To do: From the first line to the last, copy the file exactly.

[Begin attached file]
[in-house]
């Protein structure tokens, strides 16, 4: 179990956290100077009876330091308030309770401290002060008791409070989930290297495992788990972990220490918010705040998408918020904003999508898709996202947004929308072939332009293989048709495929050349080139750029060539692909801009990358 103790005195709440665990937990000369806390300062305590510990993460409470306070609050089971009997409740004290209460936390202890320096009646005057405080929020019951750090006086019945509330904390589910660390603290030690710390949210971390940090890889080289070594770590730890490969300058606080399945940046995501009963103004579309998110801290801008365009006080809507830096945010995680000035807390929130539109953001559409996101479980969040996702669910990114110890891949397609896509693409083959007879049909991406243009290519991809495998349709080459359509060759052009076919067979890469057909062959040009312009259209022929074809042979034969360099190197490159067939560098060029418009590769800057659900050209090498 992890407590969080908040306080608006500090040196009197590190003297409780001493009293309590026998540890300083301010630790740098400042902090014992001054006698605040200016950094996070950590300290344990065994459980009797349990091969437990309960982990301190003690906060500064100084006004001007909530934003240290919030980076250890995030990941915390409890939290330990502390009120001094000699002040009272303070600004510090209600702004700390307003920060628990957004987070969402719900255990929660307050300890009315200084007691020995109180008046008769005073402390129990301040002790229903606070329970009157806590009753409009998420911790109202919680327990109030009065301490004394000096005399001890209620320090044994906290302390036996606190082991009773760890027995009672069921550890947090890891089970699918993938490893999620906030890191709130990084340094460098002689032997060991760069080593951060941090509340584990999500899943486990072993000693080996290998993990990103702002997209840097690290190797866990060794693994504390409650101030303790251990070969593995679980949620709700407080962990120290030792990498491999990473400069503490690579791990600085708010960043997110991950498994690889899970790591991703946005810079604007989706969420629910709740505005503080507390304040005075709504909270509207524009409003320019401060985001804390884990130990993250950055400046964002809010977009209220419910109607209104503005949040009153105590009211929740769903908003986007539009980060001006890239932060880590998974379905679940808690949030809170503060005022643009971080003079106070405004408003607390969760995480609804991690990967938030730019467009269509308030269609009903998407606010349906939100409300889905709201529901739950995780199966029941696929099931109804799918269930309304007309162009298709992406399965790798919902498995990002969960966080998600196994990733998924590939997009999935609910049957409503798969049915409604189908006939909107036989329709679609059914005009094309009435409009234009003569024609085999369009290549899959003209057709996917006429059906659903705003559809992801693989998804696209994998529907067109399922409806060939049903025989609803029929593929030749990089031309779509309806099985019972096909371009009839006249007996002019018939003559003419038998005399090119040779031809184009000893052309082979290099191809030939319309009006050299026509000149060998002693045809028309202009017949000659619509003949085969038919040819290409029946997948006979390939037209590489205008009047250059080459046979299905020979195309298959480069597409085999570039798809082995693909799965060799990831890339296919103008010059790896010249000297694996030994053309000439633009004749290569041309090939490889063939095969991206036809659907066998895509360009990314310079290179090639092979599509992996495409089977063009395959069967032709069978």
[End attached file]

[in-house]
């Protein structure tokens, strides 16, 4: 179990956290100077009876330091308030309770401290002060008791409070989930290297495992788990972990220490918010705040998408918020904003999508898709996202947004929308072939332009293989048709495929050349080139750029060539692909801009990358 103790005195709440665990937990000369806390300062305590510990993460409470306070609050089971009997409740004290209460936390202890320096009646005057405080929020019951750090006086019945509330904390589910660390603290030690710390949210971390940090890889080289070594770590730890490969300058606080399945940046995501009963103004579309998110801290801008365009006080809507830096945010995680000035807390929130539109953001559409996101479980969040996702669910990114110890891949397609896509693409083959007879049909991406243009290519991809495998349709080459359509060759052009076919067979890469057909062959040009312009259209022929074809042979034969360099190197490159067939560098060029418009590769800057659900050209090498 992890407590969080908040306080608006500090040196009197590190003297409780001493009293309590026998540890300083301010630790740098400042902090014992001054006698605040200016950094996070950590300290344990065994459980009797349990091969437990309960982990301190003690906060500064100084006004001007909530934003240290919030980076250890995030990941915390409890939290330990502390009120001094000699002040009272303070600004510090209600702004700390307003920060628990957004987070969402719900255990929660307050300890009315200084007691020995109180008046008769005073402390129990301040002790229903606070329970009157806590009753409009998420911790109202919680327990109030009065301490004394000096005399001890209620320090044994906290302390036996606190082991009773760890027995009672069921550890947090890891089970699918993938490893999620906030890191709130990084340094460098002689032997060991760069080593951060941090509340584990999500899943486990072993000693080996290998993990990103702002997209840097690290190797866990060794693994504390409650101030303790251990070969593995679980949620709700407080962990120290030792990498491999990473400069503490690579791990600085708010960043997110991950498994690889899970790591991703946005810079604007989706969420629910709740505005503080507390304040005075709504909270509207524009409003320019401060985001804390884990130990993250950055400046964002809010977009209220419910109607209104503005949040009153105590009211929740769903908003986007539009980060001006890239932060880590998974379905679940808690949030809170503060005022643009971080003079106070405004408003607390969760995480609804991690990967938030730019467009269509308030269609009903998407606010349906939100409300889905709201529901739950995780199966029941696929099931109804799918269930309304007309162009298709992406399965790798919902498995990002969960966080998600196994990733998924590939997009999935609910049957409503798969049915409604189908006939909107036989329709679609059914005009094309009435409009234009003569024609085999369009290549899959003209057709996917006429059906659903705003559809992801693989998804696209994998529907067109399922409806060939049903025989609803029929593929030749990089031309779509309806099985019972096909371009009839006249007996002019018939003559003419038998005399090119040779031809184009000893052309082979290099191809030939319309009006050299026509000149060998002693045809028309202009017949000659619509003949085969038919040819290409029946997948006979390939037209590489205008009047250059080459046979299905020979195309298959480069597409085999570039798809082995693909799965060799990831890339296919103008010059790896010249000297694996030994053309000439633009004749290569041309090939490889063939095969991206036809659907066998895509360009990314310079290179090639092979599509992996495409089977063009395959069967032709069978």